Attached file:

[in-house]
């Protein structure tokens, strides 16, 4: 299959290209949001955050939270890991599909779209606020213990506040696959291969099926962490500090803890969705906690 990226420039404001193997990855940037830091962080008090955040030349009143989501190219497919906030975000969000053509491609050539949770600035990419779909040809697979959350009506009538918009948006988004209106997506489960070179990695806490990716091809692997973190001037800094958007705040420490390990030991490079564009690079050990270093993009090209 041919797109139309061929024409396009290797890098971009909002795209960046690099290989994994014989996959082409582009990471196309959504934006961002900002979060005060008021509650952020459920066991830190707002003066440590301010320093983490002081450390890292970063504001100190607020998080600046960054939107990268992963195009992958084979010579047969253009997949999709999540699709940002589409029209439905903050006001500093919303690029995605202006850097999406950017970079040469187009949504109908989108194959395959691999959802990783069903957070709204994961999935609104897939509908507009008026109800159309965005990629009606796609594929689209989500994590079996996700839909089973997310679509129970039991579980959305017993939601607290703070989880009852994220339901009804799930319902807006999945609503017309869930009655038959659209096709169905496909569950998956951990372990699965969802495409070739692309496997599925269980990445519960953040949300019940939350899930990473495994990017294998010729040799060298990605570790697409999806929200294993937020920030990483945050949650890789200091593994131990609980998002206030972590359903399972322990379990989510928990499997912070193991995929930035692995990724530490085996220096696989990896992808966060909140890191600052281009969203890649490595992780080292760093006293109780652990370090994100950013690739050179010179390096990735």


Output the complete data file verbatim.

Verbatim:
[in-house]
């Protein structure tokens, strides 16, 4: 299959290209949001955050939270890991599909779209606020213990506040696959291969099926962490500090803890969705906690 990226420039404001193997990855940037830091962080008090955040030349009143989501190219497919906030975000969000053509491609050539949770600035990419779909040809697979959350009506009538918009948006988004209106997506489960070179990695806490990716091809692997973190001037800094958007705040420490390990030991490079564009690079050990270093993009090209 041919797109139309061929024409396009290797890098971009909002795209960046690099290989994994014989996959082409582009990471196309959504934006961002900002979060005060008021509650952020459920066991830190707002003066440590301010320093983490002081450390890292970063504001100190607020998080600046960054939107990268992963195009992958084979010579047969253009997949999709999540699709940002589409029209439905903050006001500093919303690029995605202006850097999406950017970079040469187009949504109908989108194959395959691999959802990783069903957070709204994961999935609104897939509908507009008026109800159309965005990629009606796609594929689209989500994590079996996700839909089973997310679509129970039991579980959305017993939601607290703070989880009852994220339901009804799930319902807006999945609503017309869930009655038959659209096709169905496909569950998956951990372990699965969802495409070739692309496997599925269980990445519960953040949300019940939350899930990473495994990017294998010729040799060298990605570790697409999806929200294993937020920030990483945050949650890789200091593994131990609980998002206030972590359903399972322990379990989510928990499997912070193991995929930035692995990724530490085996220096696989990896992808966060909140890191600052281009969203890649490595992780080292760093006293109780652990370090994100950013690739050179010179390096990735």